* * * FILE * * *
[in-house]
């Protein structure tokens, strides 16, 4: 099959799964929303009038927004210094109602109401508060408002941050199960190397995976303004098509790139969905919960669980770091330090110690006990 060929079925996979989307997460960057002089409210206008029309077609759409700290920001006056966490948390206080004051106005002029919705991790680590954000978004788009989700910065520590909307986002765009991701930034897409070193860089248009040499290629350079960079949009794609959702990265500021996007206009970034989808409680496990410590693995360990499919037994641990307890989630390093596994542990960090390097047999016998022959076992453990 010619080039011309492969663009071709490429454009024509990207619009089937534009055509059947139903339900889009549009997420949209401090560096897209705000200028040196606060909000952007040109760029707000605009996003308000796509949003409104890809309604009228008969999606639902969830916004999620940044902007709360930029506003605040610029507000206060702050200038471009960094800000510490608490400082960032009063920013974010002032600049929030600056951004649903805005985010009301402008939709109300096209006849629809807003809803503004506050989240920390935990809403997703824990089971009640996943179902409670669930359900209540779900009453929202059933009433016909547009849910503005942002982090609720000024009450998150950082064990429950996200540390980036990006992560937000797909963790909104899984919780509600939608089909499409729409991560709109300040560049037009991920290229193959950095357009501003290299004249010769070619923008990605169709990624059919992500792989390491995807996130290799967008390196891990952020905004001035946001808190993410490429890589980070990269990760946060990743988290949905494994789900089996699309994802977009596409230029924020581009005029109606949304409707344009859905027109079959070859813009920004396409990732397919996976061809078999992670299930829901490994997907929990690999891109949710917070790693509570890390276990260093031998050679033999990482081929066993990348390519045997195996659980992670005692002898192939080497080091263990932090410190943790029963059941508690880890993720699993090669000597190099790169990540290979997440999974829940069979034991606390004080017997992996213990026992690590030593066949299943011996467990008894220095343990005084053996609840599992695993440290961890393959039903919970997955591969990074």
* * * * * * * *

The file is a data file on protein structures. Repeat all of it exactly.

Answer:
[in-house]
């Protein structure tokens, strides 16, 4: 099959799964929303009038927004210094109602109401508060408002941050199960190397995976303004098509790139969905919960669980770091330090110690006990 060929079925996979989307997460960057002089409210206008029309077609759409700290920001006056966490948390206080004051106005002029919705991790680590954000978004788009989700910065520590909307986002765009991701930034897409070193860089248009040499290629350079960079949009794609959702990265500021996007206009970034989808409680496990410590693995360990499919037994641990307890989630390093596994542990960090390097047999016998022959076992453990 010619080039011309492969663009071709490429454009024509990207619009089937534009055509059947139903339900889009549009997420949209401090560096897209705000200028040196606060909000952007040109760029707000605009996003308000796509949003409104890809309604009228008969999606639902969830916004999620940044902007709360930029506003605040610029507000206060702050200038471009960094800000510490608490400082960032009063920013974010002032600049929030600056951004649903805005985010009301402008939709109300096209006849629809807003809803503004506050989240920390935990809403997703824990089971009640996943179902409670669930359900209540779900009453929202059933009433016909547009849910503005942002982090609720000024009450998150950082064990429950996200540390980036990006992560937000797909963790909104899984919780509600939608089909499409729409991560709109300040560049037009991920290229193959950095357009501003290299004249010769070619923008990605169709990624059919992500792989390491995807996130290799967008390196891990952020905004001035946001808190993410490429890589980070990269990760946060990743988290949905494994789900089996699309994802977009596409230029924020581009005029109606949304409707344009859905027109079959070859813009920004396409990732397919996976061809078999992670299930829901490994997907929990690999891109949710917070790693509570890390276990260093031998050679033999990482081929066993990348390519045997195996659980992670005692002898192939080497080091263990932090410190943790029963059941508690880890993720699993090669000597190099790169990540290979997440999974829940069979034991606390004080017997992996213990026992690590030593066949299943011996467990008894220095343990005084053996609840599992695993440290961890393959039903919970997955591969990074």